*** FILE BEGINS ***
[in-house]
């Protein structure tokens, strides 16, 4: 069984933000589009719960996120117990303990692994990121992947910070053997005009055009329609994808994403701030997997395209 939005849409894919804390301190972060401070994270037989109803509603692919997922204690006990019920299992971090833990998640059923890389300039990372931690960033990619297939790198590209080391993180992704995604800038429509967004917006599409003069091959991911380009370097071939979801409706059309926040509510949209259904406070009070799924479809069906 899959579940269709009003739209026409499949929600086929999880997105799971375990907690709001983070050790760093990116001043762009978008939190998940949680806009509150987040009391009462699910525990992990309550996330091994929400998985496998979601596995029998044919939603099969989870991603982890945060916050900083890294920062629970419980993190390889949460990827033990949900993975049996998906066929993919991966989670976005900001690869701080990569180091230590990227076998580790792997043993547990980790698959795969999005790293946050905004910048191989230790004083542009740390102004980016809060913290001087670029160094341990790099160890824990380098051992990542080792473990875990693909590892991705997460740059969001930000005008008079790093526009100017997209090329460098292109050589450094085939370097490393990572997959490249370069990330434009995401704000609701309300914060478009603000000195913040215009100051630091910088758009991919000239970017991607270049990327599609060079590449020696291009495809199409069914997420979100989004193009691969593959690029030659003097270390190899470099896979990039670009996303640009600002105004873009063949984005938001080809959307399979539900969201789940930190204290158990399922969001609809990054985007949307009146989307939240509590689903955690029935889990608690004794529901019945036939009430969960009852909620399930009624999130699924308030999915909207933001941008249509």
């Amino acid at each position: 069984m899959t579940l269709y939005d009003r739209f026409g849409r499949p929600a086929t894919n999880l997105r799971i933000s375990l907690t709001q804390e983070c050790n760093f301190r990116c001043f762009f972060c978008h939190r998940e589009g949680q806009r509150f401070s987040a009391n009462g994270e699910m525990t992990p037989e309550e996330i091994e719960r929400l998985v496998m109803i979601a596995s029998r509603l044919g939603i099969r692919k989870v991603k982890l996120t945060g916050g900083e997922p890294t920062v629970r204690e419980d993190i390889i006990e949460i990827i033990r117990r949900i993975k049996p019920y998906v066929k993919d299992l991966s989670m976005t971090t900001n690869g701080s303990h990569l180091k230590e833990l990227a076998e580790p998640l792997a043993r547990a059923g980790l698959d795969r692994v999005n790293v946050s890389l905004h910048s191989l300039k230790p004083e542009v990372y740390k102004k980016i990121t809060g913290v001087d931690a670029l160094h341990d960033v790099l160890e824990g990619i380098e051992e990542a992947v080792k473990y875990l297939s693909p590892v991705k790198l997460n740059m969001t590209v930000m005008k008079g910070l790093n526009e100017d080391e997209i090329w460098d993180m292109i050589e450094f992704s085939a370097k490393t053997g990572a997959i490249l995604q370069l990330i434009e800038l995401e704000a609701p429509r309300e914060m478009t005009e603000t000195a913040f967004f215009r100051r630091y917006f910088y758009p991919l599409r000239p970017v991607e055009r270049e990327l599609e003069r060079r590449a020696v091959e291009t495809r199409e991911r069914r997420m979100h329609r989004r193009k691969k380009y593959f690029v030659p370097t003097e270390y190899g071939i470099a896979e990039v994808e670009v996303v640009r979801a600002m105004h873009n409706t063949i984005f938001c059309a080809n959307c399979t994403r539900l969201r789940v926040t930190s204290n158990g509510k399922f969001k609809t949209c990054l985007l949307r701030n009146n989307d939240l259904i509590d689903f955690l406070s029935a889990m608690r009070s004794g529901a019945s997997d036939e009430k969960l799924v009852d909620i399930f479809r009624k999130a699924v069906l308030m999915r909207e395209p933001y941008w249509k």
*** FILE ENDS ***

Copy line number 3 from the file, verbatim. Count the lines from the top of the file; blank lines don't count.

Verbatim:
């Amino acid at each position: 069984m899959t579940l269709y939005d009003r739209f026409g849409r499949p929600a086929t894919n999880l997105r799971i933000s375990l907690t709001q804390e983070c050790n760093f301190r990116c001043f762009f972060c978008h939190r998940e589009g949680q806009r509150f401070s987040a009391n009462g994270e699910m525990t992990p037989e309550e996330i091994e719960r929400l998985v496998m109803i979601a596995s029998r509603l044919g939603i099969r692919k989870v991603k982890l996120t945060g916050g900083e997922p890294t920062v629970r204690e419980d993190i390889i006990e949460i990827i033990r117990r949900i993975k049996p019920y998906v066929k993919d299992l991966s989670m976005t971090t900001n690869g701080s303990h990569l180091k230590e833990l990227a076998e580790p998640l792997a043993r547990a059923g980790l698959d795969r692994v999005n790293v946050s890389l905004h910048s191989l300039k230790p004083e542009v990372y740390k102004k980016i990121t809060g913290v001087d931690a670029l160094h341990d960033v790099l160890e824990g990619i380098e051992e990542a992947v080792k473990y875990l297939s693909p590892v991705k790198l997460n740059m969001t590209v930000m005008k008079g910070l790093n526009e100017d080391e997209i090329w460098d993180m292109i050589e450094f992704s085939a370097k490393t053997g990572a997959i490249l995604q370069l990330i434009e800038l995401e704000a609701p429509r309300e914060m478009t005009e603000t000195a913040f967004f215009r100051r630091y917006f910088y758009p991919l599409r000239p970017v991607e055009r270049e990327l599609e003069r060079r590449a020696v091959e291009t495809r199409e991911r069914r997420m979100h329609r989004r193009k691969k380009y593959f690029v030659p370097t003097e270390y190899g071939i470099a896979e990039v994808e670009v996303v640009r979801a600002m105004h873009n409706t063949i984005f938001c059309a080809n959307c399979t994403r539900l969201r789940v926040t930190s204290n158990g509510k399922f969001k609809t949209c990054l985007l949307r701030n009146n989307d939240l259904i509590d689903f955690l406070s029935a889990m608690r009070s004794g529901a019945s997997d036939e009430k969960l799924v009852d909620i399930f479809r009624k999130a699924v069906l308030m999915r909207e395209p933001y941008w249509k």